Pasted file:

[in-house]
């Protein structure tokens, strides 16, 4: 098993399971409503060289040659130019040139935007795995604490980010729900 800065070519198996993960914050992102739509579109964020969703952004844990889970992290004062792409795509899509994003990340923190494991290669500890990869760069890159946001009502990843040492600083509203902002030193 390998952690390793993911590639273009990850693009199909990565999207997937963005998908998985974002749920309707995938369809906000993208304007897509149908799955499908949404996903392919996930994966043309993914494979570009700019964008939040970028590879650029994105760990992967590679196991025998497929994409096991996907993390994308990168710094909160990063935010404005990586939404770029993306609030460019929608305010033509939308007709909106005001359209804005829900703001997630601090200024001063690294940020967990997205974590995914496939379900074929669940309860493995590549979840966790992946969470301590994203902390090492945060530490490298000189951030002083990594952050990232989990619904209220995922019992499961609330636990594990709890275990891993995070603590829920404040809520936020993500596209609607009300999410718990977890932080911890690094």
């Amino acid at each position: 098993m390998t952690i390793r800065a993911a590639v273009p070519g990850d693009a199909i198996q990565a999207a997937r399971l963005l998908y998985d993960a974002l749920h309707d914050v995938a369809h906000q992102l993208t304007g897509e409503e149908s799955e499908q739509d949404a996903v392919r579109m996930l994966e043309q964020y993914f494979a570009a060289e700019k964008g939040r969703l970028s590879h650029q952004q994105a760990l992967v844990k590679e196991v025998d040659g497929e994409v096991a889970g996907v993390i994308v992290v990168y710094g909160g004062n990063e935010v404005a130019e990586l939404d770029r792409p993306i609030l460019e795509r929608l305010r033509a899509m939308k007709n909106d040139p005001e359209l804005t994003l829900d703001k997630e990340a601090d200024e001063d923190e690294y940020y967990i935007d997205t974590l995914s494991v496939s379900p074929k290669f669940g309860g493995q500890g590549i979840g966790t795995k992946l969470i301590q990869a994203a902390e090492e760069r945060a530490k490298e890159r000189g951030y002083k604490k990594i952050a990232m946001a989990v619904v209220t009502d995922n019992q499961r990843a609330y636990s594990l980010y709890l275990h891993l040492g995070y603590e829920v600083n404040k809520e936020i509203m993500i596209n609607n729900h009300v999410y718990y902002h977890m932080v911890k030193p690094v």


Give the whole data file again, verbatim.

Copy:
[in-house]
């Protein structure tokens, strides 16, 4: 098993399971409503060289040659130019040139935007795995604490980010729900 800065070519198996993960914050992102739509579109964020969703952004844990889970992290004062792409795509899509994003990340923190494991290669500890990869760069890159946001009502990843040492600083509203902002030193 390998952690390793993911590639273009990850693009199909990565999207997937963005998908998985974002749920309707995938369809906000993208304007897509149908799955499908949404996903392919996930994966043309993914494979570009700019964008939040970028590879650029994105760990992967590679196991025998497929994409096991996907993390994308990168710094909160990063935010404005990586939404770029993306609030460019929608305010033509939308007709909106005001359209804005829900703001997630601090200024001063690294940020967990997205974590995914496939379900074929669940309860493995590549979840966790992946969470301590994203902390090492945060530490490298000189951030002083990594952050990232989990619904209220995922019992499961609330636990594990709890275990891993995070603590829920404040809520936020993500596209609607009300999410718990977890932080911890690094």
């Amino acid at each position: 098993m390998t952690i390793r800065a993911a590639v273009p070519g990850d693009a199909i198996q990565a999207a997937r399971l963005l998908y998985d993960a974002l749920h309707d914050v995938a369809h906000q992102l993208t304007g897509e409503e149908s799955e499908q739509d949404a996903v392919r579109m996930l994966e043309q964020y993914f494979a570009a060289e700019k964008g939040r969703l970028s590879h650029q952004q994105a760990l992967v844990k590679e196991v025998d040659g497929e994409v096991a889970g996907v993390i994308v992290v990168y710094g909160g004062n990063e935010v404005a130019e990586l939404d770029r792409p993306i609030l460019e795509r929608l305010r033509a899509m939308k007709n909106d040139p005001e359209l804005t994003l829900d703001k997630e990340a601090d200024e001063d923190e690294y940020y967990i935007d997205t974590l995914s494991v496939s379900p074929k290669f669940g309860g493995q500890g590549i979840g966790t795995k992946l969470i301590q990869a994203a902390e090492e760069r945060a530490k490298e890159r000189g951030y002083k604490k990594i952050a990232m946001a989990v619904v209220t009502d995922n019992q499961r990843a609330y636990s594990l980010y709890l275990h891993l040492g995070y603590e829920v600083n404040k809520e936020i509203m993500i596209n609607n729900h009300v999410y718990y902002h977890m932080v911890k030193p690094v």